ESG, Climate Risk Executive Compensation Link Urged by Global Financial Regulatory Panel
December 17, 2016
Demonstrating that Environment Social and Governance issues are beginning to receive attention from mainstream governmental organizations, this week, the 32-member “Task Force on Climate-Related Financial Disclosures” established by Financial Stability Board and led by former New York City Mayor Michael Bloomberg, delivered a report urging the Group of 20 nations to consider implementing greater public disclosures informing investors how executive compensation policies are linked to climate changer risks. The Financial Stability Board (FSB) is an international body that monitors and makes recommendations about the global financial system. The panel, which was established by the FSB’s Chairman, Bank of England Governor Mark Carney, was asked to develop voluntary, consistent climate-related financial disclosures that would be useful to investors, lenders, and insurance underwriters in understanding material risks.
The report made four primary recommendations on disclosure of climate-related disclosures.
Adoptable by all organizations
Included in public financial filings
Designed to solicit decision-useful, forward-looking information on financial impacts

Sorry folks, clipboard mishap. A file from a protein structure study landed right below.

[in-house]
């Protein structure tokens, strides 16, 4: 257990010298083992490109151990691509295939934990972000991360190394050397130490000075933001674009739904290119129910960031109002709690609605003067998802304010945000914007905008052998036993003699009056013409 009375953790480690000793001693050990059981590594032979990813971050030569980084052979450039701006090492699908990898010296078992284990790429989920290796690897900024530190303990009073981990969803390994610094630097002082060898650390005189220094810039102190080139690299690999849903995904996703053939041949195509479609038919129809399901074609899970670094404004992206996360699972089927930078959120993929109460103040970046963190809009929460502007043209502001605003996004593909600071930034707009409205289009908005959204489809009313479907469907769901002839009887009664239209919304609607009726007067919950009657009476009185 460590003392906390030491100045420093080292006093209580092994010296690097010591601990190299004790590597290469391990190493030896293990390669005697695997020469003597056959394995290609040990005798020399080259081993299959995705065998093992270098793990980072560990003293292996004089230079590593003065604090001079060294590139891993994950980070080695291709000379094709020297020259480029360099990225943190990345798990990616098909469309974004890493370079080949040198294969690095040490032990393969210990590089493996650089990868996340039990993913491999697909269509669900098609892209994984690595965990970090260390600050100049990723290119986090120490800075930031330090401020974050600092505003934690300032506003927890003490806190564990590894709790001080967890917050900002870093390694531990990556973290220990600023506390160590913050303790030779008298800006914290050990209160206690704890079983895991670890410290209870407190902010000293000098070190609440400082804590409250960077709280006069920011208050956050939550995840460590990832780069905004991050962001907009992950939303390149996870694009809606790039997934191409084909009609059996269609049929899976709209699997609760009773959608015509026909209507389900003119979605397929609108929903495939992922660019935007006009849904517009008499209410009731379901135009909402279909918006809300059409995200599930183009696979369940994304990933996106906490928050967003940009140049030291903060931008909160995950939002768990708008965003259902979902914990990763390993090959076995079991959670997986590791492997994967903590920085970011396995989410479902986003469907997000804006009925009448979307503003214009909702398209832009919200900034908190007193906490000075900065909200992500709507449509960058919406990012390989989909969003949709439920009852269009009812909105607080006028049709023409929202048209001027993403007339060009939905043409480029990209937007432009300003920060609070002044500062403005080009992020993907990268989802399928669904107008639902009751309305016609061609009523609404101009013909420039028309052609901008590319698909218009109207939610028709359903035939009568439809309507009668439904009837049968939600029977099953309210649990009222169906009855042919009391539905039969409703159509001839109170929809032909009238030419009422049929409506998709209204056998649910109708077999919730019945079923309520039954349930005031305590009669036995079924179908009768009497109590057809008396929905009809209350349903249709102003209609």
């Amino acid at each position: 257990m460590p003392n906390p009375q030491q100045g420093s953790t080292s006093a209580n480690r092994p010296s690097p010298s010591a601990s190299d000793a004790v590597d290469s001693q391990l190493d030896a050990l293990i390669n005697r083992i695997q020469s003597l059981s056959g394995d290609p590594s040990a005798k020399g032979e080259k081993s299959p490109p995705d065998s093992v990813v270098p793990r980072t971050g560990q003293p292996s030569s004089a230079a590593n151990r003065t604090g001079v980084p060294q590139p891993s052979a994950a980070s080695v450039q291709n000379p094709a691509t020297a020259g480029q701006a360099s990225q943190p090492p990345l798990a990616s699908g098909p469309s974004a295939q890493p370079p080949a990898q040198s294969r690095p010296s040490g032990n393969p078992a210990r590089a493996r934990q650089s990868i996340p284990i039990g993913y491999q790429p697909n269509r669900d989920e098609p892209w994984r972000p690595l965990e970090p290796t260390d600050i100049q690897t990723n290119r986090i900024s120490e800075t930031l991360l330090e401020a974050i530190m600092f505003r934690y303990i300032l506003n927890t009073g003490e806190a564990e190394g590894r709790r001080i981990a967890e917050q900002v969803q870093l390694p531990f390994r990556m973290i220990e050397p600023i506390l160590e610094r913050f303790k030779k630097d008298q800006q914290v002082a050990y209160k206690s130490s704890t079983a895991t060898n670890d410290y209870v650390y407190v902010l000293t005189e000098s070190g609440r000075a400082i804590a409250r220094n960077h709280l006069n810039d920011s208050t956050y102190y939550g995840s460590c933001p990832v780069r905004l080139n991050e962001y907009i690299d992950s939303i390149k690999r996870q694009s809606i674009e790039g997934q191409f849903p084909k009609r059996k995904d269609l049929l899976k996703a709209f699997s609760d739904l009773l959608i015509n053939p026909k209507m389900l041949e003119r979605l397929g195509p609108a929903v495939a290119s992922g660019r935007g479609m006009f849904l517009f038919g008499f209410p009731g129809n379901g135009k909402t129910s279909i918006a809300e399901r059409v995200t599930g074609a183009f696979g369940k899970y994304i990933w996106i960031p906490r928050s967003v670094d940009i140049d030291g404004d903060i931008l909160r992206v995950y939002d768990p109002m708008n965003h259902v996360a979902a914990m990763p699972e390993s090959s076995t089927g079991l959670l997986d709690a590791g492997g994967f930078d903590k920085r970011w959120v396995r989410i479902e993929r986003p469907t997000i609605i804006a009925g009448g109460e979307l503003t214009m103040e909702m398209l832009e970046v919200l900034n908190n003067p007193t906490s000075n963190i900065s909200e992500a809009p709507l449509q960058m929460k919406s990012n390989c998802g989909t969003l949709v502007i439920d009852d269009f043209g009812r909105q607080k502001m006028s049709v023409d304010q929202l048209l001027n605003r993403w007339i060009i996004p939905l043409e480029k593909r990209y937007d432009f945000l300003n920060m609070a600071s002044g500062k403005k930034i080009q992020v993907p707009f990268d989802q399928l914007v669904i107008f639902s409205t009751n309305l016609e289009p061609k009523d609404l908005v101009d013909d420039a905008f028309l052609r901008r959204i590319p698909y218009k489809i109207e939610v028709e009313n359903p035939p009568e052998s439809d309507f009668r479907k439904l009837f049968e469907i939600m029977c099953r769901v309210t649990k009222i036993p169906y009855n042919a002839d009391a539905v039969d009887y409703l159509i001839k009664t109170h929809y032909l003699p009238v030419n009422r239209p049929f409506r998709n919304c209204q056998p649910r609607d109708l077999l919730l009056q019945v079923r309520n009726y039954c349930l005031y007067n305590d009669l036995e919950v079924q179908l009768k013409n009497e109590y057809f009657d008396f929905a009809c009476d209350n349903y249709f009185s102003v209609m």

Strong focus on risks and opportunities related to transition to lower-carbon economy
The panel focused heavily on energy companies, and recommended that executive compensation programs consider how pollution laws, extreme weather events and the reduction of fossil fuel use could impact stakeholders. Further, the report urged companies, specifically energy companies, which it noted are responsible for about 60 percent of global emissions, to consider detailing how executive and board member pay is tied to climate risk. A Bloomberg News story echoes the report’s conclusion that the report might be adopted into law by some G-20 countries and that the report recommends companies use scenarios to investigate how they would be impacted by targets to cut greenhouse gases. The report states that investors, lenders and other large asset owners, “have an important role to play in influencing the organizations in which they invest to provide better climate-related financial disclosures.” It can be anticipated that there will be pressure for countries to adopt the recommendations in their financial disclosures, and that certain advocacy-oriented investors may use them in shareholder proposals.